Dictionary.com Word FAQs
What is the difference between i.e. and e.g.?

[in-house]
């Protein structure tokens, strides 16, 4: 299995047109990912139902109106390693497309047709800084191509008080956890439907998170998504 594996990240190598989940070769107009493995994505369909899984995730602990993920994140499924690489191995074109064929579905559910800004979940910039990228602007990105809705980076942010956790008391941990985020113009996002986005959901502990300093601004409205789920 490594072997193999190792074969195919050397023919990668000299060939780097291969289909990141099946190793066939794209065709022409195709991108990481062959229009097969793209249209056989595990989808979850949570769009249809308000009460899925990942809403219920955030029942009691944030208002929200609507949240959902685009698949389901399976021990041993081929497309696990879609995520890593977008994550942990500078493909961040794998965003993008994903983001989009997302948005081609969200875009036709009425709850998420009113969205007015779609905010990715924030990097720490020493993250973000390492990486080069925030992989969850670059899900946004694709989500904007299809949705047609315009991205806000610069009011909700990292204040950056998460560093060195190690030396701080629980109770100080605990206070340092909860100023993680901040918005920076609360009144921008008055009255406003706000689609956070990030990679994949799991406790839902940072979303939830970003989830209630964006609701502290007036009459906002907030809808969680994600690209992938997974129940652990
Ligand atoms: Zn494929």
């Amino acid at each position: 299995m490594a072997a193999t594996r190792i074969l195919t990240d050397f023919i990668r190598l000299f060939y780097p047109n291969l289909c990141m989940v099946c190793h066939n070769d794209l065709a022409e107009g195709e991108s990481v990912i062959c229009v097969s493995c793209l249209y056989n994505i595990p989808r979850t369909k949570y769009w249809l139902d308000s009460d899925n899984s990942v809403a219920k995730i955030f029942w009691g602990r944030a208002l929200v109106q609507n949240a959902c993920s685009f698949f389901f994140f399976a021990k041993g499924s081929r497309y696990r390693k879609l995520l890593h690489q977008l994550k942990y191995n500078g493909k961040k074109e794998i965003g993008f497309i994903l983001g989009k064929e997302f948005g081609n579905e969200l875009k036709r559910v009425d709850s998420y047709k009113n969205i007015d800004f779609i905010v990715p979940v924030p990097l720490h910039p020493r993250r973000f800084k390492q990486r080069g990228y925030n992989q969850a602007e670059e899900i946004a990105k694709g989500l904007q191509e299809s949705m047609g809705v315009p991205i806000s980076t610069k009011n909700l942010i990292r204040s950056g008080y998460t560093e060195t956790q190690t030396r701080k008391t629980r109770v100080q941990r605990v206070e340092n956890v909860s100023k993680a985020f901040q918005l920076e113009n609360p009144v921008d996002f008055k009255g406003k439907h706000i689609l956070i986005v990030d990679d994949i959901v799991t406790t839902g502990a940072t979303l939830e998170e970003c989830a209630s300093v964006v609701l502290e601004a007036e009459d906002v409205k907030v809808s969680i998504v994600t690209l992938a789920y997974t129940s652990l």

I.e. means 'that is' (to say). E.g. means 'for example'. I.e. is an abbreviation for Latin id est, 'that is'. E.g. stands for exempli gratia, 'for the sake of example'. So you can say, "I like citrus fruits, e.g., oranges and lemons" (for example, oranges and lemons) or you can use it to mean "I like citrus fruits, i.e. the juicy, edible fruits with leathery, aromatic rinds of any of numerous tropical, usually thorny shrubs or trees of the genus Citrus," (that is to say, the juicy, edible fruits...). In the first sentence you are simply giving an instance of a citrus fruit; in the second you are giving an explanation. E.g. indicates an example; i.e. specifies and explains. Compare: She loves to read non-fiction, e.g., reference books and how-to books. / He had one obvious flaw, i.e. his laziness.